17LolaWalser
Oct 13, 2015, 7:31pm

Maybe I'm misunderstanding you... but I think showing how racism creates race in effect "deconstructs" racism.

I've read very little "theoretical" stuff on racism, but everything I've seen so far takes something called "race" for granted, at the very least as a "socially useful" construct or something. It's a "construct", but it IS. Whereas the Fields seem to me to be doing something very new and eye-opening in insisting on the factual, physical, biological inexistence of race throughout.

It takes some time perhaps to get used to this perspective. Maybe it's easier for me because I grew up without "race"? I had to LEARN to think in race-racist terms as an adult. Suddenly, I was told, I was white and these other people were black...

Argh, just lost a thought--still not getting enough sleep--will come back.

18overlycriticalelisa
Edited: Oct 14, 2015, 9:53am

i misspoke, i think because the language of this book is hard for me. i think i should have said that i'd like to know how to deconstruct racecraft.

but i think you made a crucial point. that in most discussions of race being a social construct, the assumption is still that race exists; this book is showing us how it doesn't.

you grew up in canada or just live there now? i know you've lived in a lot of places. it's so hard to even imagine growing up without race...

eta: i'm not sleeping enough either, which i know is contributing to my muddled head over the last few weeks. but, because i'm not sleeping, i don't know how muddled...

19LolaWalser
Oct 14, 2015, 3:56pm

I spent first fourteen years of my life in various countries in the Near East, returned to Europe for high school and uni (also various countries), came to the US for grad school... Contrary to American usage, Arabs weren't (aren't) perceived as being non-white. (Perhaps you'd be interested in the topic here and some links by Egyptian blogger: http://www.librarything.com/topic/189795)

Yeah, the language, the change in perspective really kept me on my toes too... I hope the analogy isn't too weak or off, but to me it seems similar to the change I had to make to how I thought about (the habits of thought I had absorbed unconsciously), how I saw, women's oppression, or rape--it's not something happening because of women's gender, it doesn't stem from that, it's not a result of that, like an apple grows on an apple tree. It's happening because someone treats that way people perceived as women. "Gender" doesn't "do" anything.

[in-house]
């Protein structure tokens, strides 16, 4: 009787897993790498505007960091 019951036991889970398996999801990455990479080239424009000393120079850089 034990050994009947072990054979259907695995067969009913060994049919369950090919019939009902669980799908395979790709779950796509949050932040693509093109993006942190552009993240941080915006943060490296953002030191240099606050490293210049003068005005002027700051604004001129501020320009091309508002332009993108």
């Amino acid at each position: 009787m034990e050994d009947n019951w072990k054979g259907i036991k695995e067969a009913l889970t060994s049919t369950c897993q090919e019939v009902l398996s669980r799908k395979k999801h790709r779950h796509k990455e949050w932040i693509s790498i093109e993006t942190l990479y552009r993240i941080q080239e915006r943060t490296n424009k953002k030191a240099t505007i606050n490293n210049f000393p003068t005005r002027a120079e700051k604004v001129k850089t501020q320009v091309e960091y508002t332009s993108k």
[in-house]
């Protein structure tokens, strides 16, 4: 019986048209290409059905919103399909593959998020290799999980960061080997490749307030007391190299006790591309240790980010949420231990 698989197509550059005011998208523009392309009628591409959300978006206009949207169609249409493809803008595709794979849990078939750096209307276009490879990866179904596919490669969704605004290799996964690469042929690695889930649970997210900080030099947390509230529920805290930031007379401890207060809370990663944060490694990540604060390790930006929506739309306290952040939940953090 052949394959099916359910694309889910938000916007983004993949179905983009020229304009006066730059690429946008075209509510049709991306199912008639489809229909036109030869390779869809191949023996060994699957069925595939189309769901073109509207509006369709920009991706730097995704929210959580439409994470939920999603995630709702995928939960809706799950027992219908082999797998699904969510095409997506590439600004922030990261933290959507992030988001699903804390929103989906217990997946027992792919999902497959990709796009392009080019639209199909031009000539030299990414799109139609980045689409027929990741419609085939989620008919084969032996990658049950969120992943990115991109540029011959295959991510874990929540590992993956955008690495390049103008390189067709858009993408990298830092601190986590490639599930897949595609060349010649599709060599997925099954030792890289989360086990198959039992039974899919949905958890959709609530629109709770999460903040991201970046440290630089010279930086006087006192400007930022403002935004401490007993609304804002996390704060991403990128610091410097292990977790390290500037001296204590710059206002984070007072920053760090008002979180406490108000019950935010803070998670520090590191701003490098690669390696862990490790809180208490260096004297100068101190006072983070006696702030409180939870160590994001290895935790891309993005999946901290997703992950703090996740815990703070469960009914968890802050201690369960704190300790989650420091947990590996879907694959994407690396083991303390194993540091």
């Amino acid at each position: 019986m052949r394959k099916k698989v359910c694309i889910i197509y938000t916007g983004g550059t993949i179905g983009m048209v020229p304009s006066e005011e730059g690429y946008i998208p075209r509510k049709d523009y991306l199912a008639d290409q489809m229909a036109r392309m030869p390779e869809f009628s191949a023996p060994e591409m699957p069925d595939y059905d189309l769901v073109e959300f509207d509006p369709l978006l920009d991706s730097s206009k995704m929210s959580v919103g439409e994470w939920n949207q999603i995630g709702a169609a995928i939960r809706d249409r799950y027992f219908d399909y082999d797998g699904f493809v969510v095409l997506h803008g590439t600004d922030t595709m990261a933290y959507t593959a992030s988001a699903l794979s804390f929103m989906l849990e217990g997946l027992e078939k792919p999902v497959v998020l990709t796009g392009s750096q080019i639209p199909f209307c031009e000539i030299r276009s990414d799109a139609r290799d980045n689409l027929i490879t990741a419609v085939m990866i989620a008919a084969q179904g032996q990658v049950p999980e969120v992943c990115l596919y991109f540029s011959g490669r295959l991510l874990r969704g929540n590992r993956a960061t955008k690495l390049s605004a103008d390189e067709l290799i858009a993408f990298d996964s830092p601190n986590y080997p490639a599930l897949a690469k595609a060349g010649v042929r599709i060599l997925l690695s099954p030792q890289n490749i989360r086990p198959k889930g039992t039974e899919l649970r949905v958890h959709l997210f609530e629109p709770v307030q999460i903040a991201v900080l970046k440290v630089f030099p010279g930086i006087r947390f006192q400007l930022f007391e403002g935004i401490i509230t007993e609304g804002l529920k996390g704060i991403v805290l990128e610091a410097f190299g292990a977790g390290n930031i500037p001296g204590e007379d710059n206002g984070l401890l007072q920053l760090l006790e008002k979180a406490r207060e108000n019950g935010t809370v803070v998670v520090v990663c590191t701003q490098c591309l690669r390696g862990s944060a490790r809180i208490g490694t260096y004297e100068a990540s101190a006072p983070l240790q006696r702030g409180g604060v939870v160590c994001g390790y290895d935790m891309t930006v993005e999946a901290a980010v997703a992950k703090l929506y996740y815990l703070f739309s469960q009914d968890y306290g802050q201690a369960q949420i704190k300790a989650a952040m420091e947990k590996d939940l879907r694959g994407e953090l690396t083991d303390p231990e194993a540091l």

The shift in emphasis is most important for understanding what is going on. Well, you know that better than anyone--the blindspot of "rape is natural" apologists who make it the "problem" of women, of their sex, when it is patently outside, in those who wish to and do rape.

Blacks are made to suffer racism, but "race" as a "problem" is 100% a white problem.

Still haven't started re-reading.

Can you say more on what you mean by "deconstructing"? Getting rid of?

20.Monkey.
Oct 15, 2015, 3:55am

the blindspot of "rape is natural" apologists who make it the "problem" of women, of their sex, when it is patently outside, in those who wish to and do rape.
Blacks are made to suffer racism, but "race" as a "problem" is 100% a white problem.


So much this. I'm really curious about this book!

21southernbooklady
Oct 15, 2015, 8:33am

>19 LolaWalser: it's not a result of that, like an apple grows on an apple tree. It's happening because someone treats that way people perceived as women.

So it's a self-fulfilling prophecy?

22LolaWalser
Oct 15, 2015, 8:40am

>21 southernbooklady:

I don't understand the question. The "it" in my sentence was oppression of women/rape by analogy with racism; I don't see how that, or gender/skin colour can be described as any kind of "prophecy".

23.Monkey.
Oct 15, 2015, 8:45am

>22 LolaWalser: I think you're taking the expression rather literally. Because it's simpler than putting it into words myself, here's how Wiki explains it: "strongly held belief, or delusion—declared as truth when it is actually false—may sufficiently influence people so that their reactions ultimately fulfill the once-false prophecy." Prophecy as in, a thing that comes to pass, not as in some sort of carnival woman with a crystal ball.

That said, I don't get Southernbooklady's question at all, or more explicitly, how that question came out of your post.

24LolaWalser
Oct 15, 2015, 8:46am

>23 .Monkey.:

:) I know the meaning of self-fulfilling prophecy, I just don't understand the question.

25.Monkey.
Oct 15, 2015, 8:47am

I figured you should, haha, but your reaction to "prophesy" threw me there. ;P

26LolaWalser
Oct 15, 2015, 8:49am

I was just trying to trace the element in what I said that could fit the phrase, in anticipation of clarification.

27southernbooklady
Oct 15, 2015, 9:35am

>22 LolaWalser: Well, maybe I'm misunderstanding your post -- when you say that misogyny is not a product of gender, (or that race and therefore racism are not products of ethnicity), it sounds to me like that means that these are concepts we create to justify ourselves -- that is what is ultimately meant by "race is a social construct." Thus the only reality in concept of race is that we need it to be real. So, a self-fulfilling...not prophecy, maybe, but mass delusion?

28LolaWalser
Edited: Oct 15, 2015, 10:04am

Just to be clear, I was talking about what (I think) the Fields are saying--if you are reading the book perhaps you can see the connection?

I'm not sure I'd get this "Thus the only reality in concept of race is that we need it to be real. So, a self-fulfilling...not prophecy, maybe, but mass delusion?", or in those words, from what they are saying...

In short, racism is real, race isn't. People who need racism invent race (pick on skin colour etc. as a "criterion") in order to oppress others--because it's economically, politically, socially etc. advantageous to the privileged.

But there's nothing in people that of itself says "I am trait X for which you will be oppressed etc."